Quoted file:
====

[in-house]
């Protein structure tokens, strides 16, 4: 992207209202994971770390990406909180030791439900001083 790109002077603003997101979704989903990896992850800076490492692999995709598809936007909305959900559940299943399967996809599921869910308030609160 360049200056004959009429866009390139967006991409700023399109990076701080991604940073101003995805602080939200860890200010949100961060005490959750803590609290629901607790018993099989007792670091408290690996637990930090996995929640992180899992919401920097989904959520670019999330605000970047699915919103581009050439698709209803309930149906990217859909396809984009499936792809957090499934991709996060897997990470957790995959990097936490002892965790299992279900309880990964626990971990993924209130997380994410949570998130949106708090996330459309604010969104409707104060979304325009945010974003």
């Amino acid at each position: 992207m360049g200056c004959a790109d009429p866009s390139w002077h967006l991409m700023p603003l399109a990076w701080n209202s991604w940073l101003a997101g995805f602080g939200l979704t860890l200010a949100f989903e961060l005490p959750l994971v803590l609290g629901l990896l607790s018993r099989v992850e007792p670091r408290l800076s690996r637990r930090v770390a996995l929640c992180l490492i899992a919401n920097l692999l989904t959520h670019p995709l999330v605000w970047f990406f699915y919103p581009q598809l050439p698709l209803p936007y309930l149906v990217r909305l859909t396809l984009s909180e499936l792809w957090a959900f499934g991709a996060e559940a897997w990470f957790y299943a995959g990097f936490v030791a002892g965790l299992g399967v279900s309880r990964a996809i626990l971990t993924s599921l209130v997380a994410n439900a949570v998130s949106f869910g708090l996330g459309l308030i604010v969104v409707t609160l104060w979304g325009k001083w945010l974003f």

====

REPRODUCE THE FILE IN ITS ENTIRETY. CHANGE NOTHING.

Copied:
[in-house]
């Protein structure tokens, strides 16, 4: 992207209202994971770390990406909180030791439900001083 790109002077603003997101979704989903990896992850800076490492692999995709598809936007909305959900559940299943399967996809599921869910308030609160 360049200056004959009429866009390139967006991409700023399109990076701080991604940073101003995805602080939200860890200010949100961060005490959750803590609290629901607790018993099989007792670091408290690996637990930090996995929640992180899992919401920097989904959520670019999330605000970047699915919103581009050439698709209803309930149906990217859909396809984009499936792809957090499934991709996060897997990470957790995959990097936490002892965790299992279900309880990964626990971990993924209130997380994410949570998130949106708090996330459309604010969104409707104060979304325009945010974003």
């Amino acid at each position: 992207m360049g200056c004959a790109d009429p866009s390139w002077h967006l991409m700023p603003l399109a990076w701080n209202s991604w940073l101003a997101g995805f602080g939200l979704t860890l200010a949100f989903e961060l005490p959750l994971v803590l609290g629901l990896l607790s018993r099989v992850e007792p670091r408290l800076s690996r637990r930090v770390a996995l929640c992180l490492i899992a919401n920097l692999l989904t959520h670019p995709l999330v605000w970047f990406f699915y919103p581009q598809l050439p698709l209803p936007y309930l149906v990217r909305l859909t396809l984009s909180e499936l792809w957090a959900f499934g991709a996060e559940a897997w990470f957790y299943a995959g990097f936490v030791a002892g965790l299992g399967v279900s309880r990964a996809i626990l971990t993924s599921l209130v997380a994410n439900a949570v998130s949106f869910g708090l996330g459309l308030i604010v969104v409707t609160l104060w979304g325009k001083w945010l974003f």